Advice from a mentor from 21 years ago that I continues to guide my life today

I keep a running list of the most impressive, impactful mentors in my life. These are people who have helped me in a significant and meaningful way and have impressed the hell out of me while doing it. 

Simply put, they are some of the best people I have known.

My plan is to write a book about these people and the lessons that they have taught me. 

The list currently stands at eight:

  • My former Scoutmaster, Donald Pollock
  • Former sixth grade math teacher Mrs. Shultz
  • Former high school French teacher Lester Maroney
  • Former English professor Pat Sullivan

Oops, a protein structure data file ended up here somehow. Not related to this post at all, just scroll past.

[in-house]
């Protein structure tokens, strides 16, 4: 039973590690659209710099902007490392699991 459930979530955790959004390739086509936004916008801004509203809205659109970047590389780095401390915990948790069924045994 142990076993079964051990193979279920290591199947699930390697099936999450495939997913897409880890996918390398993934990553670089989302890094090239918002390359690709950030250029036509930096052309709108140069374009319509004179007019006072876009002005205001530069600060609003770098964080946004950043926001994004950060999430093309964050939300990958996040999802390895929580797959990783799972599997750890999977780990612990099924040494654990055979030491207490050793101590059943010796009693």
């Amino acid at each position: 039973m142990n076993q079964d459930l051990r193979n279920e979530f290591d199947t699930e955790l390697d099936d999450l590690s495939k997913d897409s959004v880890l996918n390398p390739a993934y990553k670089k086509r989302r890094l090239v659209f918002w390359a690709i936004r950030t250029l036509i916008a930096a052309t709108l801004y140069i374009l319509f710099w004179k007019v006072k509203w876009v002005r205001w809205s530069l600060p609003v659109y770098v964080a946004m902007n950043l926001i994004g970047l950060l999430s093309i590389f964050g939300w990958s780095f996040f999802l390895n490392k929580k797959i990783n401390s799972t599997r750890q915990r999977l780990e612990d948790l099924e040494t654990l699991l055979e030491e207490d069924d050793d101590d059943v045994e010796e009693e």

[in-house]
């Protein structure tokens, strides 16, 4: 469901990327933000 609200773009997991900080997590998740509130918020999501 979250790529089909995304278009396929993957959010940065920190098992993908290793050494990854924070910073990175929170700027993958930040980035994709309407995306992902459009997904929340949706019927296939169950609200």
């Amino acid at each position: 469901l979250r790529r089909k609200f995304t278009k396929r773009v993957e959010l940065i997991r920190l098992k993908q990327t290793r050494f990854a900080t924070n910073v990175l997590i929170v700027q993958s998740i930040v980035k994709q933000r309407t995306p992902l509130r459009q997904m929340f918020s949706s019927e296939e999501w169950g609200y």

• Former English professor Jackie LeBlanc
  • Former McDonald's manager Jalloul Montacer
  • Former teaching colleague Donna Gosk
  • Former principal Plato Karafelis

In searching for photos for a book proposal, I came across a note from Jalloul that he wrote to me in November of 1995, just before leaving the Hartford restaurant that I was managing while attending Trinity College. He offers a piece of advice that I thought worth sharing:

The secret to success is being more energy-oriented than goal-oriented - seeing life in terms of constant progress and not pre-established ends.
— Jalloul Monatcer

This may seem like the antithesis of someone like me who sets goals, publishes them online, and charts their progress monthly, but not true. I often achieve only about 60% of my goals in a given year and am comfortable with that degree of failure.

My goals remind me of my direction, but it is relentless, unending progress that I seek to achieve.

Jalloul taught me many important lessons. All of the people on my list did. Perhaps some day I will tell those stories.